by Paul R. Spitzzeri
Unintentional though it is, the pairing of this post with yesterday’s on the Los Angeles Union Terminal is a good one as they two relate to the stunning transformation of the economics of California over six decades from the Gold Rush period to the mid to late 1910s.
Tonight’s post looks at, from the museum’s collection, a “Report of the Secretary of the Treasury” following a United States Senate resolution seeking “information relating to the security and collection of the revenue in California.” Specifically, the document includes a remarkable report by Treasury Department special agent Gilbert Rodman on the conditions of customs collection and other matters “in relation to the public interests of California,” dated at the end of August 1850, just a few weeks before statehood.
The larger report was submitted to the Senate on 18 September 1850 and, ten days later, there was an order to print 500 copies beyond the number provided to the members of that body. The Secretary of the Treasury Thomas Corwin recommended that “new collection [of customs] districts of Monterey and San Diego be established” and that the communities of Benicia, Stockton and Sacramento be given the same privileges for allowing customs duties of imported material as existed for other American cities like Pittsburgh, Cincinnati, St. Louis and others situated along major river routes.
San Francisco was a booming Gold Rush community and Corwin called for “ample provision . . . for the accommodation of the officers of the customs, and the prompt and economical discharge of their important duties.” He suggested a new customs house be built there. Further, the secretary recommended the building of a marine hospital for “the great number of American seamen frequenting the ports of California” and their needs when sick and disabled.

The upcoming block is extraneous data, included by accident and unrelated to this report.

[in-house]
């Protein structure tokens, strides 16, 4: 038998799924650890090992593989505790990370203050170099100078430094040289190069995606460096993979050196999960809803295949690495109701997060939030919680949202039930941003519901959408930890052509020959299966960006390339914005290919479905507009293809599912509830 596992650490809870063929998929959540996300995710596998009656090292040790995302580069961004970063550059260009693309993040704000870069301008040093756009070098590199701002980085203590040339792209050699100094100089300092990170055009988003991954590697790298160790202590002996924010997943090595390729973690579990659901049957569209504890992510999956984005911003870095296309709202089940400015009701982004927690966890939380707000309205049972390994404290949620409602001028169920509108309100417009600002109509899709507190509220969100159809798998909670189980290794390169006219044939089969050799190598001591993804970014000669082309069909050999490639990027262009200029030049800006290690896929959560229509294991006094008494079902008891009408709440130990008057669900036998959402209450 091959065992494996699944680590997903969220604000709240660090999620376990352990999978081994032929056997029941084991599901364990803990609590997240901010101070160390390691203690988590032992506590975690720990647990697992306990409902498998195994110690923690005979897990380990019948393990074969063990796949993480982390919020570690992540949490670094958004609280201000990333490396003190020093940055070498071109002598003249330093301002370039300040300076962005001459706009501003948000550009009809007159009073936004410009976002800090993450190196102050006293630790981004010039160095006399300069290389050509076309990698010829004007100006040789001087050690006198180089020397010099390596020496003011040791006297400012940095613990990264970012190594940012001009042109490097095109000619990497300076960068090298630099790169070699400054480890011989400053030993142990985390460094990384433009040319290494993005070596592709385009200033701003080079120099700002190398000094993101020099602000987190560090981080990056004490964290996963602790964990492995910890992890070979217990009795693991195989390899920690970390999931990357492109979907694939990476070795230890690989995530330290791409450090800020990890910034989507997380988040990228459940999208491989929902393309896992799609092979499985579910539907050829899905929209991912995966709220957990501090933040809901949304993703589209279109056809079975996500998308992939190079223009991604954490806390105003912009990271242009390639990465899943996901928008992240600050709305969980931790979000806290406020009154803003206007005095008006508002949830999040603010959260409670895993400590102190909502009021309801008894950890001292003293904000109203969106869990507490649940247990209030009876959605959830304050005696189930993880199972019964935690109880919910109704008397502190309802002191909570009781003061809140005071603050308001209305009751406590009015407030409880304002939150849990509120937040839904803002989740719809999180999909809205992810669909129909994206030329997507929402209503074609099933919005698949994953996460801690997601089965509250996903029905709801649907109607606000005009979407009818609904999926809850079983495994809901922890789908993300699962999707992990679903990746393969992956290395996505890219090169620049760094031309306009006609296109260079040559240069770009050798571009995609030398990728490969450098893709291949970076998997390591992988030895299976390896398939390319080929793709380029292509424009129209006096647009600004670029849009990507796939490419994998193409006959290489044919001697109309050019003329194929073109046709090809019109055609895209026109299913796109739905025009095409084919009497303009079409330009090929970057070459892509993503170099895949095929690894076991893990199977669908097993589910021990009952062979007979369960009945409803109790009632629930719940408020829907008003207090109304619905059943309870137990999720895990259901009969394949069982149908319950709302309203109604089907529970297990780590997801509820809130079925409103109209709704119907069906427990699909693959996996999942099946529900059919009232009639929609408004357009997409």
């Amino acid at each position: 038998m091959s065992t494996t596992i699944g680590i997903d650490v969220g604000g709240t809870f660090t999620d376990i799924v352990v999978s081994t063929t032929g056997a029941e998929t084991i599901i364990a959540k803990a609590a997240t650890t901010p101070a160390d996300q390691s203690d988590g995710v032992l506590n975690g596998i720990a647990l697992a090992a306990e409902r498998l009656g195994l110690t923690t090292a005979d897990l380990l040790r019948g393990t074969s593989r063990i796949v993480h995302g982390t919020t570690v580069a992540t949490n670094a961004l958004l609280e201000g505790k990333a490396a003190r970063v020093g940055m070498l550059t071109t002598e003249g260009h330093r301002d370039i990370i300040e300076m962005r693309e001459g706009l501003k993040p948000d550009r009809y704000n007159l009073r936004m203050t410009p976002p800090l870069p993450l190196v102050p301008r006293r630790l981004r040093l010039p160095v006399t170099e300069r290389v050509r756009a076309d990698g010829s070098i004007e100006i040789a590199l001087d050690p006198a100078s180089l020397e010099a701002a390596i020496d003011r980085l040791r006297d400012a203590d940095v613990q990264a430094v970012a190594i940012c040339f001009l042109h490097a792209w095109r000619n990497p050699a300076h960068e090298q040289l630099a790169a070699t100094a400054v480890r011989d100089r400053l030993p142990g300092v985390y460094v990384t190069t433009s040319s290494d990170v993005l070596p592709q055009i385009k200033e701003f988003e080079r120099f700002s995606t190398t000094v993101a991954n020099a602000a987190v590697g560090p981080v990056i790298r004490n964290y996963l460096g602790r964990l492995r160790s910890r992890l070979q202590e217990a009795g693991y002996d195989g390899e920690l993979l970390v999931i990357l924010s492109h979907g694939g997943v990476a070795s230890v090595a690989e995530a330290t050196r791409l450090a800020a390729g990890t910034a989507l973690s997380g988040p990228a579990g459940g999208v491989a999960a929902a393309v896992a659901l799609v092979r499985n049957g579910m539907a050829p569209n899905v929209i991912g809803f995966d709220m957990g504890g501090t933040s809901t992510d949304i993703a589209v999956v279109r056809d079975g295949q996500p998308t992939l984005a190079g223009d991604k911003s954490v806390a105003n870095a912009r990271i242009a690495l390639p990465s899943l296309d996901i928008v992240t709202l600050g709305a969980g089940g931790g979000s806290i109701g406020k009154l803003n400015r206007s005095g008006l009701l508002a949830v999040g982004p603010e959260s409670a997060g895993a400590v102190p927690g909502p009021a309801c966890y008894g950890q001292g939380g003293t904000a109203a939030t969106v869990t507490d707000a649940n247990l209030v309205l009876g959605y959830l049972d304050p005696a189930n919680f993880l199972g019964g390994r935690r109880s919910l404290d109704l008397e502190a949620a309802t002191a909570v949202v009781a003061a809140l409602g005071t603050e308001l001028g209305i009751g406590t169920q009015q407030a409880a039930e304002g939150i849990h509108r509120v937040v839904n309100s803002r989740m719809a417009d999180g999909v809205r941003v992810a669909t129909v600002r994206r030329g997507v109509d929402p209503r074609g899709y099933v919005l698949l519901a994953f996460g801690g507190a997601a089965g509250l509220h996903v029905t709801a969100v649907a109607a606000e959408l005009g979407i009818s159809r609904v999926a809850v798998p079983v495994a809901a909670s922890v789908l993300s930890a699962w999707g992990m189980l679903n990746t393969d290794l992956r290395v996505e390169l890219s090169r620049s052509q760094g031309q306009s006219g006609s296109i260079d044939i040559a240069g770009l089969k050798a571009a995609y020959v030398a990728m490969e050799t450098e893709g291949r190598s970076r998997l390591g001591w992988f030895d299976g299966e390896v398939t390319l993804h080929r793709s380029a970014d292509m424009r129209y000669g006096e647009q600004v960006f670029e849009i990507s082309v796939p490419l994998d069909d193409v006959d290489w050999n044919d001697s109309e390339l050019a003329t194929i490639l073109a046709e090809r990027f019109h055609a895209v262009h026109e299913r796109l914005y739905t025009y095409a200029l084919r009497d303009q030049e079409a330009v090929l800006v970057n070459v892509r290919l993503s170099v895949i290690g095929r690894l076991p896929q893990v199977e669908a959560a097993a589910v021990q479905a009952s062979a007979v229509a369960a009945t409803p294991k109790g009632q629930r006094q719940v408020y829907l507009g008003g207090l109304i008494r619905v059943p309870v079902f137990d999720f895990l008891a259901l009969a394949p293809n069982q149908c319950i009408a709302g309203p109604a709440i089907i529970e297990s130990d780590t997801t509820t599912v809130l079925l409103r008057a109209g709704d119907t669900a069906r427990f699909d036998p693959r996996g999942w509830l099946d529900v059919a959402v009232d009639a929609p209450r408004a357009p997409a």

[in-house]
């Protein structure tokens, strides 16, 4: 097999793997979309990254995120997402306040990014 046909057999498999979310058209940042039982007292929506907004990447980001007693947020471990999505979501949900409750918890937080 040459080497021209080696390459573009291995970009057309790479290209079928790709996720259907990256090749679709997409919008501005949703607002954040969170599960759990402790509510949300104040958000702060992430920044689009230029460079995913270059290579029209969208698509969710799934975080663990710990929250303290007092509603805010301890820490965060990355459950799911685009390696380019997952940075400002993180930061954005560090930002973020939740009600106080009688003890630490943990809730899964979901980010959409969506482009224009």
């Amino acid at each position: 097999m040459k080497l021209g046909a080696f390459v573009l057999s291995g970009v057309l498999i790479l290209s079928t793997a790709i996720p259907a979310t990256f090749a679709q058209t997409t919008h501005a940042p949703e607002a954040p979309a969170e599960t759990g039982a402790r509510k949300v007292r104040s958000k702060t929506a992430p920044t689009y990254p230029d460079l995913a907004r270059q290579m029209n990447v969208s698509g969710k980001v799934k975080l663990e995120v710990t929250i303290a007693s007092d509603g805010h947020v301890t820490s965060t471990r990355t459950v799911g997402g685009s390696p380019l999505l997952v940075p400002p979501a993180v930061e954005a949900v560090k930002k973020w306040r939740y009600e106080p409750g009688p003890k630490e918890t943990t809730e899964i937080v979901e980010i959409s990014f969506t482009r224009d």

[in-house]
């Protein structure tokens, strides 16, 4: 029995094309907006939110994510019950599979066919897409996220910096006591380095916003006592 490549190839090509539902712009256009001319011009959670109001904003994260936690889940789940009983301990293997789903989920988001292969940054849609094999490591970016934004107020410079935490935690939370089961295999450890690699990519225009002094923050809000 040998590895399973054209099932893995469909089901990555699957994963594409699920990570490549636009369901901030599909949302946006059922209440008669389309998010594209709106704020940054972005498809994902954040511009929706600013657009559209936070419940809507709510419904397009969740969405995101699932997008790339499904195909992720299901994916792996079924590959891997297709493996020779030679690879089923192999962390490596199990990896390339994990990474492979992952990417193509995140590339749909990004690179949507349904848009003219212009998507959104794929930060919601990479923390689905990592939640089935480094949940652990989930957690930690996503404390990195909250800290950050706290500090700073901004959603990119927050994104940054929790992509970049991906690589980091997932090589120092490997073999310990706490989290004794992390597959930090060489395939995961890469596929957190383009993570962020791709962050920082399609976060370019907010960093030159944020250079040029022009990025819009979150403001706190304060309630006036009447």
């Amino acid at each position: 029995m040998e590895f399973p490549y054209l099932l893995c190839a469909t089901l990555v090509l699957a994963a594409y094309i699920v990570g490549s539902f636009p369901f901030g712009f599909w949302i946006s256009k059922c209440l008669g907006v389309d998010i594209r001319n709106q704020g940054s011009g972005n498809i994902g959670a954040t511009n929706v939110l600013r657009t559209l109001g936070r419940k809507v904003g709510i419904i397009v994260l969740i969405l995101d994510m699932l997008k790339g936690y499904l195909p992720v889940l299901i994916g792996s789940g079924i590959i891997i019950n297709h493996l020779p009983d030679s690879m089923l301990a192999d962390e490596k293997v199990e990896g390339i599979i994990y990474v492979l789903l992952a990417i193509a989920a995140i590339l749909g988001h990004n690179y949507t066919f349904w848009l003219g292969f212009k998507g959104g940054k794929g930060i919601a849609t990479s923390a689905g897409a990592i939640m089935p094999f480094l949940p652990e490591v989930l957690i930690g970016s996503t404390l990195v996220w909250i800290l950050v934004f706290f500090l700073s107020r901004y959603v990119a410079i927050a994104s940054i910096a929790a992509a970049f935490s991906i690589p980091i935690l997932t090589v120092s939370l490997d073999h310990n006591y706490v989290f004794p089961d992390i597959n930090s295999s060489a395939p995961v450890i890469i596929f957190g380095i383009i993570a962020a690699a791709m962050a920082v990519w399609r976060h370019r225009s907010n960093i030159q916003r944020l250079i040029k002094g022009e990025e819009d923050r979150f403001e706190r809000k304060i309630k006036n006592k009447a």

Another key request of Corwin was the establishment at San Francisco of a branch of the federal mint, testimony to the burgeoning importance of the city. He also observed that, despite the growing commerce on the seas along the Pacific coast, there was not a single lighthouse along its shores. He called for “liberal appropriations” for such purposes, as well as “the vigorous prosecution of the survey of the coast of California and Oregon.”
Rodman (1800-1862) was born in Pennsylvania and worked for a Philadelphia merchant before becoming an attorney after studying with future Vice-President George Dallas, who served under President James K. Polk. Rodman became a staff member in the Treasury Department by 1830 and remained chief clerk until his death. He was named a special agent for the purpose of investigating the situation in California and his report was dated 21 August 1850.
In his statement, Rodman stated early on that “the present organization for securing and collecting the revenue from customs in California is deemed wholly inadequate,” noting that an act of Congress from March 1849 for collecting customs revenues was for “the case of a minor port of entry only.” The stunning discovery of gold and massive migration of new settlers, however, considerably changed conditions.
The lack of a federal court system in California, moreover, “seriously impedes the proper enforcement of the collection and revenue laws, and moreover deprives the masters and owners of vessels of the usual protection afforded them by law.” Local jurists and officials in San Francisco took matters into their own hands and created confusion for those bringing goods and materials in.
Rodman reported that, in terms of revenue generation from shipping, “Upper California now ranks with the five principal ports of the Union” with collections rivaling those of New Orleans. This required “the full complement of officers and other facilities” found “at other principal ports of entry.”
In addition, the 1849 legislation made all of Alta California a single collections district with San Francisco the sole port of entry, while “ports of delivery” were established at Monterey, San Diego, and the junction of the Colorado and Gila Rivers (where Yuma, Arizona is now). Having one port of entry was a hindrance from having foreign trade at the other locations.
So, Rodman argued that Monterey and San Diego be reclassified as ports of entry and stated that ports of delivery for the latter be established at Santa Barbara and the very rudimentary port at San Pedro. The special agent also recommended that collections districts and port of entry designations be given to Benicia, Stockton and Sacramento and discussed in some detail why these riverside cities warranted this assignment.
In laying out why such major changes were needed, Rodman’s description of the rapidly changing economic picture of California is noteworthy: